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Toledo's transit use follows national trend

City's growth has different cause


Toledo Area Regional Paratransit Service buses wait in front of the Amtrack station in Toledo.

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Toledo’s public transit ridership grew slightly during a year when nationwide transit ridership reached a level not seen since the mid-1950s. But a deeper look at the local statistics suggests Toledo’s numbers are driven by a trend different from one cited by the American Public Transportation Association in its report.

The 10.7 billion trips on commuter trains, trolleys, subways, buses, and other urban public transportation during 2013 was the highest total since 1956, according to ridership data reported by transit systems nationally and released Monday by the transit association.

SURVEY: Toledo Metropolitan Area Council of Governments (TMACOG) Transportation Opinion Survey

RELATED ARTICLE: Americans board public transit in booming numbers

The total also was up 1.09 percent from the 10.5 billion transit rides APTA members reported in 2012.

Toledo’s numbers also were up, with 3,448,956 passengers boarding Toledo Area Regional Transit Authority buses during 2013, 1.05 percent more than the 3,415,007 riders in 2012.

But in Toledo, the increase was driven by continuing rapid ridership growth for the Toledo Area Regional Paratransit Service, which carries passengers whose disabilities limit or preclude their use of traditional transit buses. Ridership on regular TARTA services, including Call-A-Ride routes grew by a relatively small 0.45 percent during 2013.

Warren Henry, transportation director for the Toledo Metropolitan Area Council of Governments, said he has no doubt young people now entering the work force are less likely to own and drive cars than generations before them, a trend that Michael Melaniphy, APTA’s president and chief executive, also cited.

“People are making a fundamental shift to having options” aside from a car in how they get around, Mr. Melaniphy said. “This is a long-term trend. This isn’t just a blip.”

“Fewer millennials have cars, and they’re locating more in core urban areas,” Mr. Henry said. “These two factors are having an impact now, and will have an impact in the future. These are riders of choice, which is key.”

But Mr. Henry also said young transit riders’ “choice” may, in many cases, be dictated by the economics of the low-paying jobs many in the Toledo area have had to settle for, rather than any disdain for the automobile.

“They really don’t want to pay for a car, and for insurance, so they’re looking for spots they can locate in where they don’t need to,” he said. “...It’s a result of the economy more than any generational thing.”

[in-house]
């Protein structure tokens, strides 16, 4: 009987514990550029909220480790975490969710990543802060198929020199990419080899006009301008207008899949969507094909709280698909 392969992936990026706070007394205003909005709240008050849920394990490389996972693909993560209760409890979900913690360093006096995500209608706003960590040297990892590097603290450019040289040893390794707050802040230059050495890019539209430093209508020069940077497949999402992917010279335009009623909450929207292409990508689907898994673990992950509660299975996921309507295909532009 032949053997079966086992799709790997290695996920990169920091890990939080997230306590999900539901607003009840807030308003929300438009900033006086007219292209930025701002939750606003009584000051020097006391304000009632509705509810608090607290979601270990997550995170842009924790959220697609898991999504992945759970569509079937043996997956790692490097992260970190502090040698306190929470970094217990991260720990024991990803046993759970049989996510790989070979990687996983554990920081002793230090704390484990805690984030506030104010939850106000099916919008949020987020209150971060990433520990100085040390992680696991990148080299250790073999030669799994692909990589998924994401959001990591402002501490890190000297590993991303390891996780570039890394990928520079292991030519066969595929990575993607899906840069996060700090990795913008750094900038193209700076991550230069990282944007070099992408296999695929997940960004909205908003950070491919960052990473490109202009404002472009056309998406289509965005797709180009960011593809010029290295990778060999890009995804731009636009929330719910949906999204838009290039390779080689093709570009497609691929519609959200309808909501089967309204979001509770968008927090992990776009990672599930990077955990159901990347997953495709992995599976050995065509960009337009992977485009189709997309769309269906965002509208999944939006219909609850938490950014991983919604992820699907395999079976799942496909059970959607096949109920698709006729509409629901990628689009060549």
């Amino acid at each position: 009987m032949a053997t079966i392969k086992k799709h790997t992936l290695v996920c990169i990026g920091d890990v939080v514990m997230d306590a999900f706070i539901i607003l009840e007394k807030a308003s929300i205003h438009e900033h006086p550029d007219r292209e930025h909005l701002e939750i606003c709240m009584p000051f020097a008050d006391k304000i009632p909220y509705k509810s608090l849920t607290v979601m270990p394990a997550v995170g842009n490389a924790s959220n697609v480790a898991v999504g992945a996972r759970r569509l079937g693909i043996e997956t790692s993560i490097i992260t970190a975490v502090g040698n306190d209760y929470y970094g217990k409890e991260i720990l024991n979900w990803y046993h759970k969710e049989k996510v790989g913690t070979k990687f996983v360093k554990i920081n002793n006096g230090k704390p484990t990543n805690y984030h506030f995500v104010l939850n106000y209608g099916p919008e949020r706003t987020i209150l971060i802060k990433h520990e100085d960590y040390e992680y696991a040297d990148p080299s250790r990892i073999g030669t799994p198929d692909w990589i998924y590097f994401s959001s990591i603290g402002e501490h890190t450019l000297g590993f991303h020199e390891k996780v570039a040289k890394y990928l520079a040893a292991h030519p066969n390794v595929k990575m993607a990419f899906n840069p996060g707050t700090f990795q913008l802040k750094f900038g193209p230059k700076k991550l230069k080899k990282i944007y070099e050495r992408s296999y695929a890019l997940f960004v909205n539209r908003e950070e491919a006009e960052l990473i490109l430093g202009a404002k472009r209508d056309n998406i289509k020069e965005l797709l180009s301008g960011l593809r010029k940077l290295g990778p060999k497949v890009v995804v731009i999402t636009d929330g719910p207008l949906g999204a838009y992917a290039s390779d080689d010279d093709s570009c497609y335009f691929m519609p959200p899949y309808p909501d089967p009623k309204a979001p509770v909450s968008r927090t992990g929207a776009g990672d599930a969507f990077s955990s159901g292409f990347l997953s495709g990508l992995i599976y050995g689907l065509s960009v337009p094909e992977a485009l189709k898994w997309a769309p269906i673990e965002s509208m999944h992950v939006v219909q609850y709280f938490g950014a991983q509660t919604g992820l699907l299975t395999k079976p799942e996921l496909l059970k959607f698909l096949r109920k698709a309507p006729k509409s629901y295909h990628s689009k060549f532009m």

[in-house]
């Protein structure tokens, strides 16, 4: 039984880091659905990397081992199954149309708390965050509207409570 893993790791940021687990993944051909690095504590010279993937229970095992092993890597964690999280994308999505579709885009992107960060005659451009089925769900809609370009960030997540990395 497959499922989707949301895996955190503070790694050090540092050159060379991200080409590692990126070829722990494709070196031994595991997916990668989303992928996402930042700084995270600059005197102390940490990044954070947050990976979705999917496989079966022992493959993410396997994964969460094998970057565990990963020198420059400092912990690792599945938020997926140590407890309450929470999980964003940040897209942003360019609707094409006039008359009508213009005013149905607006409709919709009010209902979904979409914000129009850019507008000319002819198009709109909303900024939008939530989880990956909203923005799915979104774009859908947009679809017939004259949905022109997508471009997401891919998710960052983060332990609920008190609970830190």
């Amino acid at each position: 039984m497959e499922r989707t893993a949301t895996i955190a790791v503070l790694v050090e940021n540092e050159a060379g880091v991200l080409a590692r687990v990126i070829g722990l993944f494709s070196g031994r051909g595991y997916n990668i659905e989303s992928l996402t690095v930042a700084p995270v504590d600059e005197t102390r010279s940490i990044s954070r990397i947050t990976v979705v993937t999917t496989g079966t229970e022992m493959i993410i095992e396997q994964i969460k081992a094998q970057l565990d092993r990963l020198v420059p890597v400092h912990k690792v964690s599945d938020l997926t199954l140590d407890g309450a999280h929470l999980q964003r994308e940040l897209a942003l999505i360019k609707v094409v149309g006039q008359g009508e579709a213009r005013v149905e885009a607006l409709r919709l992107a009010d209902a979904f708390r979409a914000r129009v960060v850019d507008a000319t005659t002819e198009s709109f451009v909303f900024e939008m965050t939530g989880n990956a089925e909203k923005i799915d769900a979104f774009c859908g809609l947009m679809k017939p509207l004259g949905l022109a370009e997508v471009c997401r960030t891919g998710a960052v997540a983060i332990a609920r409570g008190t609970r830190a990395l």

James Gee, TARTA's general manager, said local buses are used by some younger riders, and that's who the transit authority targeted last year when it introduced the new TARTA Tracker app for smart phones.

But most of the transit authority's growth, he said, continues to be on Toledo Area Regional Paratransit Service buses and among seniors who ride regular bus service because “they want to stay active longer,” even after they can no longer drive.

Mr. Gee also noted that much growth elsewhere is “being driven by rail systems, which is not really applicable in Toledo.”

Ridership on Los Angeles County Metropolitan Transportation Authority light-rail trains increased 6 percent over 2012, as the public took advantage of an expanded network of lines. Overall, LA Metro gained 9 million trips to reach 478 million in 2013, the transportation association said. Among the other transit systems in California with record ridership was the Caltrain commuter rail service that connects San Francisco with Silicon Valley.

Houston, which has been more notable for its sprawl than its public transportation offerings, had a large ridership gain. So did Seattle, Miami, Denver, and San Diego. The New York area’s behemoth transit network saw the greatest gain, accounting for one in three trips nationally.

Transit advocates argue that the public increasingly values the ability to get around without a car. They offer as evidence the nation’s urban shift and the movement to concentrate new development around transit hubs.

“People want to work and live along transit lines,” Mr. Melaniphy said. “Businesses, universities, and housing are all moving along those corridors.”

TARTA, however, has not yet restored service cuts it made in 2009 in response to declining levy revenue, and its numbers also suffered in recent years from the Toledo Public Schools’ budget-driven decision to eliminate most student transportation.

The local transit agency also no longer serves Perrysburg or Spencer Township, which withdrew in 2012 and last year, respectively, and now provide independent services.

But TARTA otherwise “held together intact” during a two-year window established by the Ohio General Assembly for member communities to opt out by local referendum, Mr. Henry said, and needs to be stronger in the future for Toledo to grow.

“Communities that advocate for good, strong, frequent transit use will do better in the future,” he said.

Besides Toledo, TARTA continues to operate in Sylvania, Sylvania Township, Maumee, Waterville, Rossford, and Ottawa Hills.

Information from The Blade's news services was used in this report.

Contact David Patch at: or 419-724-6094.

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